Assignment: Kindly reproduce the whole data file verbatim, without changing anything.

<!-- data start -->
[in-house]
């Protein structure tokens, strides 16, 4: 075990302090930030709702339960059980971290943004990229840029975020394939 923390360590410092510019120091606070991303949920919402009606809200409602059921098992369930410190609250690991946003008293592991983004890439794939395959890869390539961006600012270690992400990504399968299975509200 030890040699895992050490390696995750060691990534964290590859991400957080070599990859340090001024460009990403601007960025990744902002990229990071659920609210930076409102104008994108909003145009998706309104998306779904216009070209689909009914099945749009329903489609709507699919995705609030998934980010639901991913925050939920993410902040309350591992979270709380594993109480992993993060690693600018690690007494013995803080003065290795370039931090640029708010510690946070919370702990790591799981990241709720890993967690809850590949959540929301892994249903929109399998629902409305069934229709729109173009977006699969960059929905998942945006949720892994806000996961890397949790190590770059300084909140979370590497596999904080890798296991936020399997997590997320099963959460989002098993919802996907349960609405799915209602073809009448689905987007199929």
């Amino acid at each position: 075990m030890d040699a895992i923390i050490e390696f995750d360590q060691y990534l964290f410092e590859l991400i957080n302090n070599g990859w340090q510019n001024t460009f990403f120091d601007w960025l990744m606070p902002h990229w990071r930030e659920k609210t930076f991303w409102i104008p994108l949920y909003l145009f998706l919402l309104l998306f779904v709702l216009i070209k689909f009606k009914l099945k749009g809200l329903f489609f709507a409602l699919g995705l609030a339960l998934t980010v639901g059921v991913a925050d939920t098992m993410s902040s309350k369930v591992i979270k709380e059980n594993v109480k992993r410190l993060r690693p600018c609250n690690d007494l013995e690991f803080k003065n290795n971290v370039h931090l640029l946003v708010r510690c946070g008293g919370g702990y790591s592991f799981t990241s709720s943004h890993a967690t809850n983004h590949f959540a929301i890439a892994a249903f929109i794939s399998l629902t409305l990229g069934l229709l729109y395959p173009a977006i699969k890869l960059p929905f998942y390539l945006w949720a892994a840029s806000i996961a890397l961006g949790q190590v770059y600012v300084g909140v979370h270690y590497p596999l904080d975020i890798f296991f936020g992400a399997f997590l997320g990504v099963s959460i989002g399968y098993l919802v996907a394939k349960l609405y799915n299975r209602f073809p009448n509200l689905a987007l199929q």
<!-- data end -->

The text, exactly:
[in-house]
């Protein structure tokens, strides 16, 4: 075990302090930030709702339960059980971290943004990229840029975020394939 923390360590410092510019120091606070991303949920919402009606809200409602059921098992369930410190609250690991946003008293592991983004890439794939395959890869390539961006600012270690992400990504399968299975509200 030890040699895992050490390696995750060691990534964290590859991400957080070599990859340090001024460009990403601007960025990744902002990229990071659920609210930076409102104008994108909003145009998706309104998306779904216009070209689909009914099945749009329903489609709507699919995705609030998934980010639901991913925050939920993410902040309350591992979270709380594993109480992993993060690693600018690690007494013995803080003065290795370039931090640029708010510690946070919370702990790591799981990241709720890993967690809850590949959540929301892994249903929109399998629902409305069934229709729109173009977006699969960059929905998942945006949720892994806000996961890397949790190590770059300084909140979370590497596999904080890798296991936020399997997590997320099963959460989002098993919802996907349960609405799915209602073809009448689905987007199929």
């Amino acid at each position: 075990m030890d040699a895992i923390i050490e390696f995750d360590q060691y990534l964290f410092e590859l991400i957080n302090n070599g990859w340090q510019n001024t460009f990403f120091d601007w960025l990744m606070p902002h990229w990071r930030e659920k609210t930076f991303w409102i104008p994108l949920y909003l145009f998706l919402l309104l998306f779904v709702l216009i070209k689909f009606k009914l099945k749009g809200l329903f489609f709507a409602l699919g995705l609030a339960l998934t980010v639901g059921v991913a925050d939920t098992m993410s902040s309350k369930v591992i979270k709380e059980n594993v109480k992993r410190l993060r690693p600018c609250n690690d007494l013995e690991f803080k003065n290795n971290v370039h931090l640029l946003v708010r510690c946070g008293g919370g702990y790591s592991f799981t990241s709720s943004h890993a967690t809850n983004h590949f959540a929301i890439a892994a249903f929109i794939s399998l629902t409305l990229g069934l229709l729109y395959p173009a977006i699969k890869l960059p929905f998942y390539l945006w949720a892994a840029s806000i996961a890397l961006g949790q190590v770059y600012v300084g909140v979370h270690y590497p596999l904080d975020i890798f296991f936020g992400a399997f997590l997320g990504v099963s959460i989002g399968y098993l919802v996907a394939k349960l609405y799915n299975r209602f073809p009448n509200l689905a987007l199929q």